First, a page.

Of late, there were reports that demonetisation had curbed human trafficking in the country as the whole process involves cash transaction. But the latest data by the Ministry of Women and Child Development tells an entirely different story. Almost 20,000 women and children were victims of human trafficking in India in 2016, a rise of nearly 25 per cent from the previous year, the government data point out.
The recent data suggests that South Asia, with India at its centre, is one of the fastest growing regions in terms of human trafficking in the world. Minister of State Krishna Raj recently told parliament that a total of 19,223 women and children were trafficked last year against 15,448 in 2015, with the highest number of victims recorded in the eastern state of West Bengal.
Rajasthan, the data from the National Crime Records Bureau suggests, has the second highest number of trafficked children in 2016. Meanwhile, Maharashtra recorded the second highest number of trafficked women, the attached office of Ministry of Home Affairs said. The other states with higher number of women and child trafficking cases are Tamil Nadu and Karnataka. Data from Delhi and Nagaland are awaited.
According to NGOs that handle trafficking cases, the actual figure could be much higher than the number of cases documented by the Ministry as victims generally don’t register complaints at the police stations due to lack of awareness. “We have been working with the police and the government in rescuing victims. We need to move into the interiors of the state to speed awareness among young girls,” said Rishikant of Delhi-based anti-trafficking NGO Shakti Vahini.
Rajasthan recorded the second highest number of trafficked children last year, says study
Innocent and unsuspecting victims — that mainly include poor men, women and children from rural areas — are lured by traffickers who promise them good jobs and better earning prospects. Women, most of the time, are pushed into brothels or end up becoming domestic workers. Many of the men and children are forced to work in small industries such as textile workshops, farming, etc. They are either not paid at all or gets peanuts for their hardwork. Many of them are held in debt bondage. Some go missing. Only lucky ones get traced and reunited with their families.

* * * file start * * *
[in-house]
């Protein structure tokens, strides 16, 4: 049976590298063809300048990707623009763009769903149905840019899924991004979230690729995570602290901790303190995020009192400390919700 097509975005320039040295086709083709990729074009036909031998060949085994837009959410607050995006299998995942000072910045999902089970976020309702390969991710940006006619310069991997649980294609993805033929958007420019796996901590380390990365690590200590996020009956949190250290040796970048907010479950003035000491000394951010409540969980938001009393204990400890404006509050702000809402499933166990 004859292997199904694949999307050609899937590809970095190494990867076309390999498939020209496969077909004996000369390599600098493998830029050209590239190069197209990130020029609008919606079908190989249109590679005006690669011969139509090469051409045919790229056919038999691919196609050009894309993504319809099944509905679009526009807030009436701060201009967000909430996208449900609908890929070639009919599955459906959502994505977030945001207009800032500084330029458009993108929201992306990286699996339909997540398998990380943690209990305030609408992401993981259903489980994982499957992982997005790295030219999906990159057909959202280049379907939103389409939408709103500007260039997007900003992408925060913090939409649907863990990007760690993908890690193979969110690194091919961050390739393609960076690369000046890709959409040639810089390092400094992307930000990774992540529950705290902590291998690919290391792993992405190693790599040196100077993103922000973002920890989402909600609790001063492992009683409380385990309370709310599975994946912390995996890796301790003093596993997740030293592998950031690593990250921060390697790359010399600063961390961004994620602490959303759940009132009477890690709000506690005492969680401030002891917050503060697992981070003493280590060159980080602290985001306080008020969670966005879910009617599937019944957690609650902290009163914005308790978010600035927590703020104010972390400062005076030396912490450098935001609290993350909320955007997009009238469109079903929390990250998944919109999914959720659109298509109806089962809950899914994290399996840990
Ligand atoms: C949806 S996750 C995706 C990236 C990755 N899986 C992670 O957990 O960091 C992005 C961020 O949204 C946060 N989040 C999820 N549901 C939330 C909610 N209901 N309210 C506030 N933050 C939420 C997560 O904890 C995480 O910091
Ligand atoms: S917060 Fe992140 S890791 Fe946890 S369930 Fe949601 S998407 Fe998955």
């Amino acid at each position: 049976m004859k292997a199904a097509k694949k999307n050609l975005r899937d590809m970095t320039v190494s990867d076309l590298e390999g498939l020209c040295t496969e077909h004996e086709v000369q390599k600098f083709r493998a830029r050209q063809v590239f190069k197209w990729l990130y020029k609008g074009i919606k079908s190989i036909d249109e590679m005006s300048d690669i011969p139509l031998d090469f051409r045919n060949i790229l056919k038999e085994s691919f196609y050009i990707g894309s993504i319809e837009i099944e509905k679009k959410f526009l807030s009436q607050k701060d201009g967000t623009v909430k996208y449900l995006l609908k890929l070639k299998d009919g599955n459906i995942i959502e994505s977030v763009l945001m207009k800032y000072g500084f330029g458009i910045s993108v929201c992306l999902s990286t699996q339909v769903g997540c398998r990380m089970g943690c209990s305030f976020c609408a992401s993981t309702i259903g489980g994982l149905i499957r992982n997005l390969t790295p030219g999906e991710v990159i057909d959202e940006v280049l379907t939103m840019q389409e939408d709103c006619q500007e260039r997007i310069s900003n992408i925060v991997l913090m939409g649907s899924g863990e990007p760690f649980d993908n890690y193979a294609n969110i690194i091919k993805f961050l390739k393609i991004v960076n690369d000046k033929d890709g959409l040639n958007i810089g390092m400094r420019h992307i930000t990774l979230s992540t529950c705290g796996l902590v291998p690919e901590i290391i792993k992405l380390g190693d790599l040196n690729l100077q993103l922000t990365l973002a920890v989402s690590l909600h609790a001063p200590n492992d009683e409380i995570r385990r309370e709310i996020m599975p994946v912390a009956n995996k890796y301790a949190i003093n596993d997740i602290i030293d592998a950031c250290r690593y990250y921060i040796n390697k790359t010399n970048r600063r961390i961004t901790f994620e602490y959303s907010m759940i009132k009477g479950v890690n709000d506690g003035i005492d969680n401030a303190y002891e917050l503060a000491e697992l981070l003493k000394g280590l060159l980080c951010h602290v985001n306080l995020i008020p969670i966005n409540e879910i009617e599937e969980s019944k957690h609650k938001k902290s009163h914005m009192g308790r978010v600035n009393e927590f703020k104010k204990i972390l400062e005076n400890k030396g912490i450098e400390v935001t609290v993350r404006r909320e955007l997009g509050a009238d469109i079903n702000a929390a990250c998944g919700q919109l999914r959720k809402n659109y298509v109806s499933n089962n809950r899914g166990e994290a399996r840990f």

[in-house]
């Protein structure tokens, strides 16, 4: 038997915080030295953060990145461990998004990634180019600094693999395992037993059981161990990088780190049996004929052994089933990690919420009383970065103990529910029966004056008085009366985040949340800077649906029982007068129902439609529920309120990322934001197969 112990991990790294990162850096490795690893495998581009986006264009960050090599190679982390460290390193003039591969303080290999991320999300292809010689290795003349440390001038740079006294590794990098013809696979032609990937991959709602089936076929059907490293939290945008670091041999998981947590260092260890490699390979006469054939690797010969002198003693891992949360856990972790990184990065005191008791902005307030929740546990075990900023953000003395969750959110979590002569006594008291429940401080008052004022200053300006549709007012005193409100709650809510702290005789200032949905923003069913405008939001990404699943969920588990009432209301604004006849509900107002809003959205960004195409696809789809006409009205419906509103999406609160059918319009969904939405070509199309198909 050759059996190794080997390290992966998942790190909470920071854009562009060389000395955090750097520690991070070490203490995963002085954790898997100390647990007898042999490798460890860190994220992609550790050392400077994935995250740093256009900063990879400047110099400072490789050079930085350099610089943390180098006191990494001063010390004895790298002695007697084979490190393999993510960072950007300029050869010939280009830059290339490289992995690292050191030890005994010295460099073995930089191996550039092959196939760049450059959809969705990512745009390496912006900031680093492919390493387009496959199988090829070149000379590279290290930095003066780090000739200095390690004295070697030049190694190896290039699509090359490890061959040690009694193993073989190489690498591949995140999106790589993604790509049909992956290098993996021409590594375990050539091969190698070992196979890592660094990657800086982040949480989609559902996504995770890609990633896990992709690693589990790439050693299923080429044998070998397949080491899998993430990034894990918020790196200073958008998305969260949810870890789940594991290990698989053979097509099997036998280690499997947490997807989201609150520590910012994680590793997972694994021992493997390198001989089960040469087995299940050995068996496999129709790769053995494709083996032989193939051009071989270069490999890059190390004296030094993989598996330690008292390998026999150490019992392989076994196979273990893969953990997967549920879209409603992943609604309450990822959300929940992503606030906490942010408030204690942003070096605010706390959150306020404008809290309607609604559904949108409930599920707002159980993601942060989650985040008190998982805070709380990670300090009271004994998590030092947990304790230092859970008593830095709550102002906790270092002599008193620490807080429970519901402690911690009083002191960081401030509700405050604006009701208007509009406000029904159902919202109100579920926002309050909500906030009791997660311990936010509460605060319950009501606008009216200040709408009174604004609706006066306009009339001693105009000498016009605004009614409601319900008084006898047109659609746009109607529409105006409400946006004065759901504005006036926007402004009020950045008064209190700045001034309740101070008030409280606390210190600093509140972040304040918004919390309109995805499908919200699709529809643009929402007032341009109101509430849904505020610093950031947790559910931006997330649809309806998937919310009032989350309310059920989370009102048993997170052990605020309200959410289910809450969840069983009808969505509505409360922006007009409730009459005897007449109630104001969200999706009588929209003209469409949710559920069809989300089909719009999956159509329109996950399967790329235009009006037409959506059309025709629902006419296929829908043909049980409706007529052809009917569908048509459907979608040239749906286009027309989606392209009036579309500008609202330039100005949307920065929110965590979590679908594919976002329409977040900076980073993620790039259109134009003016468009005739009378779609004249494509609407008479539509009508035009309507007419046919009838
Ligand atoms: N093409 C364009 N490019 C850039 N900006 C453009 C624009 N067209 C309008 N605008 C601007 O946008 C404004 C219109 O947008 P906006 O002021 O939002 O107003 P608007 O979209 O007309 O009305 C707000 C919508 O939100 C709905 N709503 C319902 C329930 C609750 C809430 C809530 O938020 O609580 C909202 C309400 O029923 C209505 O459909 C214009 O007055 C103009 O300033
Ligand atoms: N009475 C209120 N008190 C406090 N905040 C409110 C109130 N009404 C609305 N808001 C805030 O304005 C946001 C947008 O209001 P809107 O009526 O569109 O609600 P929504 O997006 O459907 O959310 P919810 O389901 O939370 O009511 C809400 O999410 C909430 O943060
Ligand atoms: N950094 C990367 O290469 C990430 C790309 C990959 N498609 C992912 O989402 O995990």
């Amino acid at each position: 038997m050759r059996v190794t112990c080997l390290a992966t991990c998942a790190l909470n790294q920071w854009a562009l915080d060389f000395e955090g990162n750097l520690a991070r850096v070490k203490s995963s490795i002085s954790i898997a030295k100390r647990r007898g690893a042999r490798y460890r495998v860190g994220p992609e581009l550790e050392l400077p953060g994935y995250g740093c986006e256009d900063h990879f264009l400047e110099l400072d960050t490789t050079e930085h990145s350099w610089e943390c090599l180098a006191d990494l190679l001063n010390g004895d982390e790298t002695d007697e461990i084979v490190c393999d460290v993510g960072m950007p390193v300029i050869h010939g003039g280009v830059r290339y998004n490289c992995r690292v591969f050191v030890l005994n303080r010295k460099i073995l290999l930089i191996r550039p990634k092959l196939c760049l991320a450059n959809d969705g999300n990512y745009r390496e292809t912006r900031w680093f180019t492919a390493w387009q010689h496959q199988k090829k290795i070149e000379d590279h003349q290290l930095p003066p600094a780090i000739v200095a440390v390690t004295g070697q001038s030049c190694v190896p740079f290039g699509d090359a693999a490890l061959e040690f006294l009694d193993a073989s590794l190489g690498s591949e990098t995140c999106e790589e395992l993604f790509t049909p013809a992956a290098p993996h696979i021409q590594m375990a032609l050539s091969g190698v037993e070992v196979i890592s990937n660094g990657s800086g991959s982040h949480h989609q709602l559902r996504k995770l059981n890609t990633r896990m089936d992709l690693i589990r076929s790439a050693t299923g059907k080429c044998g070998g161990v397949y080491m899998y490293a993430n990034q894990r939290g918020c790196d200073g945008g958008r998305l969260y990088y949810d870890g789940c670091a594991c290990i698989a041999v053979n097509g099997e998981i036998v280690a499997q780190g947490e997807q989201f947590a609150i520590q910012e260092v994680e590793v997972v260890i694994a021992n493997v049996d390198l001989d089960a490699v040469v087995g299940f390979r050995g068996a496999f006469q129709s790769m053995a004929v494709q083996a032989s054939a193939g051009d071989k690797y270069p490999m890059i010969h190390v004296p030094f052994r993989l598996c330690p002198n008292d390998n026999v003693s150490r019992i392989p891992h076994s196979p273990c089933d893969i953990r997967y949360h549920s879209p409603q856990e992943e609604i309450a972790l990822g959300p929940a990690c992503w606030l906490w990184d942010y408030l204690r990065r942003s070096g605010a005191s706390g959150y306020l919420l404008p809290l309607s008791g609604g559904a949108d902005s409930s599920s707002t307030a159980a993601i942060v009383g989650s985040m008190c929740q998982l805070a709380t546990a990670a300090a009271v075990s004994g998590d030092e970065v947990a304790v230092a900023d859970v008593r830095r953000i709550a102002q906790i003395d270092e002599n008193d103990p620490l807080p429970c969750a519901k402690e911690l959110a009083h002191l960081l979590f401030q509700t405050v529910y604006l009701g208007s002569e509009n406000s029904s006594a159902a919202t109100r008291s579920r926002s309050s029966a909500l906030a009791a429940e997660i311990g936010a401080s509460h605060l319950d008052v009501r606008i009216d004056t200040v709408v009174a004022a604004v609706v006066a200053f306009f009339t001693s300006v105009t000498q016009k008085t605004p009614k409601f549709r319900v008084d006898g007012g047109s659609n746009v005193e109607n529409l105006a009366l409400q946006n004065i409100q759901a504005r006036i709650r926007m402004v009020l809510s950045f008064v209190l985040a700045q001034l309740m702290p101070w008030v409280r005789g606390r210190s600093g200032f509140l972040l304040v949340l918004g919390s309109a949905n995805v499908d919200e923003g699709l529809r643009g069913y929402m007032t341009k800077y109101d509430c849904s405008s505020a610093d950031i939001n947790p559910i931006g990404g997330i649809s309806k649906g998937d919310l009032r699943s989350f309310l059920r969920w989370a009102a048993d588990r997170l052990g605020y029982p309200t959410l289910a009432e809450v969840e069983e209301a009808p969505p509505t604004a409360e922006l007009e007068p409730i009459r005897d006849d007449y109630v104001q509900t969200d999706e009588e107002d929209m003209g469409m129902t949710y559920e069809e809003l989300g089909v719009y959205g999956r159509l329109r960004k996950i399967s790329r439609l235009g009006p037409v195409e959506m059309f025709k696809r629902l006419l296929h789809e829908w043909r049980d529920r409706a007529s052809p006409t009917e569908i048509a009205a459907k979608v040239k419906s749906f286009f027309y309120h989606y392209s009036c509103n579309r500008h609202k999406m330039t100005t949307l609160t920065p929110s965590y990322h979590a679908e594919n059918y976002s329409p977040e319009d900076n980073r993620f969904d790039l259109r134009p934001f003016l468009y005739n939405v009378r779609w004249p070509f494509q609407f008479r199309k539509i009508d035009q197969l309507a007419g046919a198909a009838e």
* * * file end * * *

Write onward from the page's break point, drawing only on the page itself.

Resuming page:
A 14-year-old married girl was brought to the City by her husband from Jharkhand to secure her a job, but instead he sold her to a 40-year old man for 70,000. She was sexually abused for several days in Haryana. “After receiving the complaint from her family, we started searching for her and through some source we rescued her in Haryana. Now she is admitted to a hospital because she was pregnant,” said Nirmal Gorana, Convener of National Campaign Committee for Eradication OF Bonded Labour (NCCEBL).
“The Ministry of Home Affairs is directly monitoring trafficking cases via its Anti-Trafficking Cell in different states on regular basis. However, the situation of trafficking in West Bengal is still alarming. We need to reach remote areas,” said Rishikant.
The good news is that the human trafficking cases have declined in a few states in past one year. The number of cases in Assam, according to the ministry’s data, has dropped from 187 to 163. Jharkhand has also shown a decline in cases from 162 to 130. Trafficking in Kerala, however, rose from 764 in 2015 to 1064 in 2016.
“Across India, young girls and boys are being trafficked mostly from tribal and far-flung areas such as Assam, Chhattisgarh, West Bengal, and Bihar and across the borders from Myanmar, Bangladesh and Nepal. It is because of factors like poverty, unemployment and armed conflict. They are trafficked for the purpose of child laborers’, domestic workers and for sex work,” said Nirmal Gorana, head of the National Campaign Committee for Eradication of Bonded Labour.